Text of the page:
NZ’s Action Plan is amongst the least ambitious of all 65 member countries in the OGP, and the process by which it was developed and is being implemented is a long way from the ‘co-creation’ between government and civil society that is the objective of the OGP. This latest consultation essentially just repeats a previous consultation on the draft Action Plan, completed in May 2014 prior to the Action Plan being finalised and published in October 2014. The government has not provided information for this consultation on progress since October in actually implementing the commitments in the Plan. One of the only four commitments in NZ’s Action Plan is to consider and respond to the recommendations in the Transparency International NZ (TINZ) 2013 National Integrity System Assessment. There is precedent for an OGP member to strengthen its first Action Plan by adding commitments during the course of the Plan. NZ should do so now, as part of this mid-term assessment process, by adding commitments to the Plan from amongst the recommendations in the NIS assessment, and thereby show it is serious about its participation in the OGP, and avoid international embarrassment and domestic recriminations.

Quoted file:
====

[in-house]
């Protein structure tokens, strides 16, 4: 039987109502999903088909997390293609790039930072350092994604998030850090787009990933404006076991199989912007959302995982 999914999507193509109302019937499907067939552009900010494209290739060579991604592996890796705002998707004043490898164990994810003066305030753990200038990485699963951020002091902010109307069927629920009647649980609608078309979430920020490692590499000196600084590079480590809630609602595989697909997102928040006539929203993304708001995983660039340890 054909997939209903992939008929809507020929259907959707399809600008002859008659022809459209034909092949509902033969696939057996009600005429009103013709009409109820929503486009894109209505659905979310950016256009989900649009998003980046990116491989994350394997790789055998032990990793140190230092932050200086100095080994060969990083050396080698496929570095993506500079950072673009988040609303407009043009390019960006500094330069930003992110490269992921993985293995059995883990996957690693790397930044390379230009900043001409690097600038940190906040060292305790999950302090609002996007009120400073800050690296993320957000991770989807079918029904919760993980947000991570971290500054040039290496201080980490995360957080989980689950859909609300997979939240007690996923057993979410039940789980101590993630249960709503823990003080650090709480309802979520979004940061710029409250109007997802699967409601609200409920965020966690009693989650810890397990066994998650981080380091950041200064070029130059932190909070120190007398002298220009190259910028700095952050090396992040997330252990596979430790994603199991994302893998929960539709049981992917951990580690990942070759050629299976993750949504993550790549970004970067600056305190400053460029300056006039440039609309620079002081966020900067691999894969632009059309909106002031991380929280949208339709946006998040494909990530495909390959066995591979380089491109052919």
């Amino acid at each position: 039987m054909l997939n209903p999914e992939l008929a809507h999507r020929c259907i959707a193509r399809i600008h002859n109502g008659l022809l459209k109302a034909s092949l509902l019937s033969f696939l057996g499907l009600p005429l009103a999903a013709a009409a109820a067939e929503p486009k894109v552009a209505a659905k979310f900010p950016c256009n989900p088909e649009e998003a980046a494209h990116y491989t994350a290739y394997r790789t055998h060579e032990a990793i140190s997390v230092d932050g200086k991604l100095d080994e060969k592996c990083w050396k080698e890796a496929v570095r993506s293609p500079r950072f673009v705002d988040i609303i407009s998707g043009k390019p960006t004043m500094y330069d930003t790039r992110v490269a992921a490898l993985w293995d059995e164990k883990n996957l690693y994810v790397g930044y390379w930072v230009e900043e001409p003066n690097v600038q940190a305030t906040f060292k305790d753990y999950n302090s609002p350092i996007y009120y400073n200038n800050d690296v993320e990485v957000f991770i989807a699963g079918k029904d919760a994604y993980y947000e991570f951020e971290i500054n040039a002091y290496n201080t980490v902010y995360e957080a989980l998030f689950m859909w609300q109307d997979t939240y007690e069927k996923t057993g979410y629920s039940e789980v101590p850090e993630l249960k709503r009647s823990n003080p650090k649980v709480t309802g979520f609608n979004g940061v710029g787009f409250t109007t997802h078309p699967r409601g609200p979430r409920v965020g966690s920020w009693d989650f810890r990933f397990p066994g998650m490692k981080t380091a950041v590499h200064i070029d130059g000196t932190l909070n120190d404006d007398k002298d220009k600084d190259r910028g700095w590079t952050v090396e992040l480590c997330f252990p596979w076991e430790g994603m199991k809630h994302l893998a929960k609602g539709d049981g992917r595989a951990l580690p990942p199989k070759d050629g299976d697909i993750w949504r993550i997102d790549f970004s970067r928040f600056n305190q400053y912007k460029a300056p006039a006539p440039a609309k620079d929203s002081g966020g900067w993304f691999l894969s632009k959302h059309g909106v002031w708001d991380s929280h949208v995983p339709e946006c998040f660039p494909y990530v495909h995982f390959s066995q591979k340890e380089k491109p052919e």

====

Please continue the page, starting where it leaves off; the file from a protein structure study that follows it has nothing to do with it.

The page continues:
NZ’s first OGP Action Plan 2014-2016 contains only four commitments.
This compares very unfavourably with other OGP members. The average number of commitments in the first 41 OGP Action Plans was 22, with a median of 19 commitments (source: analysis by the Global Initiative for Fiscal Transparency). While what constitutes a commitment varies quite widely across Action Plans, there is no doubt that, in terms of the number and nature of the commitments, NZ’s Action Plan is seriously lacking in ambition.
Furthermore, two of the commitments are pre-existing, on-going government policies. The first is Result 10 of the Better Public Service (BPS) Results Programme – the public can easily complete their transactions with government in a digital environment. In addition to pre-existing policy, the activities in this commitment are predominantly internal to government, and it is not clear how it is about ‘open government’ as defined by the OGP, as opposed to ‘e-government’ – a problem found with a number of similar commitments in OGP Action Plans (OGP Independent Reporting Mechanism Technical Paper 1).
The second pre-existing commitment is the ICT Strategy and Action Plan to 2017. As noted by the OGP Support Unit in its comments on a draft of NZ’s Action Plan, without more specificity on the activities, products, and timelines of these two on-going commitments it will be hard to evaluate whether any progress has been made.
And the fundamental objective of the OGP is not the repackaging of pre-existing commitments, but to ‘…promote ambitious open government reforms that stretch the government beyond its current state of practice, significantly improving the status quo…’